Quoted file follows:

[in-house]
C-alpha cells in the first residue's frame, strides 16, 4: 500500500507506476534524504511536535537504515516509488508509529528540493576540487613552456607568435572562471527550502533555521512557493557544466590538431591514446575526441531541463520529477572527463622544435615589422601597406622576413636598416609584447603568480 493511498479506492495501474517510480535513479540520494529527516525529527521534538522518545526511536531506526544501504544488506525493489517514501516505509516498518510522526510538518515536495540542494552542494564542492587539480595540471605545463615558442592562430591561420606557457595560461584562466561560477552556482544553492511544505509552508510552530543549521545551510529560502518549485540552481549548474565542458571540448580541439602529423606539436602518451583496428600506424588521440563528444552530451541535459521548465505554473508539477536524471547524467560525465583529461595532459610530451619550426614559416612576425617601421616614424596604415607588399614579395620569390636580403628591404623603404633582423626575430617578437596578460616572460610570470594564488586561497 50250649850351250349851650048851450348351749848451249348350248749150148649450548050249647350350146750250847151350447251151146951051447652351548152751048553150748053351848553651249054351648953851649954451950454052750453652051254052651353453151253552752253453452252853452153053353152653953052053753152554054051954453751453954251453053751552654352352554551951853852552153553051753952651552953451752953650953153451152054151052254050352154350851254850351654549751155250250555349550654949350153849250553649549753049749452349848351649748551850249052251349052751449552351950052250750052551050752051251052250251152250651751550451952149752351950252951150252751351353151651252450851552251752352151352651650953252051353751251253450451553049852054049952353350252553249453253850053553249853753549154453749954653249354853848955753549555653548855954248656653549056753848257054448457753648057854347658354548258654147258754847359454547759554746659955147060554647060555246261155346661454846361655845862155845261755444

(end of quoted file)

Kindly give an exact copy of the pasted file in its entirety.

[in-house]
C-alpha cells in the first residue's frame, strides 16, 4: 500500500507506476534524504511536535537504515516509488508509529528540493576540487613552456607568435572562471527550502533555521512557493557544466590538431591514446575526441531541463520529477572527463622544435615589422601597406622576413636598416609584447603568480 493511498479506492495501474517510480535513479540520494529527516525529527521534538522518545526511536531506526544501504544488506525493489517514501516505509516498518510522526510538518515536495540542494552542494564542492587539480595540471605545463615558442592562430591561420606557457595560461584562466561560477552556482544553492511544505509552508510552530543549521545551510529560502518549485540552481549548474565542458571540448580541439602529423606539436602518451583496428600506424588521440563528444552530451541535459521548465505554473508539477536524471547524467560525465583529461595532459610530451619550426614559416612576425617601421616614424596604415607588399614579395620569390636580403628591404623603404633582423626575430617578437596578460616572460610570470594564488586561497 50250649850351250349851650048851450348351749848451249348350248749150148649450548050249647350350146750250847151350447251151146951051447652351548152751048553150748053351848553651249054351648953851649954451950454052750453652051254052651353453151253552752253453452252853452153053353152653953052053753152554054051954453751453954251453053751552654352352554551951853852552153553051753952651552953451752953650953153451152054151052254050352154350851254850351654549751155250250555349550654949350153849250553649549753049749452349848351649748551850249052251349052751449552351950052250750052551050752051251052250251152250651751550451952149752351950252951150252751351353151651252450851552251752352151352651650953252051353751251253450451553049852054049952353350252553249453253850053553249853753549154453749954653249354853848955753549555653548855954248656653549056753848257054448457753648057854347658354548258654147258754847359454547759554746659955147060554647060555246261155346661454846361655845862155845261755444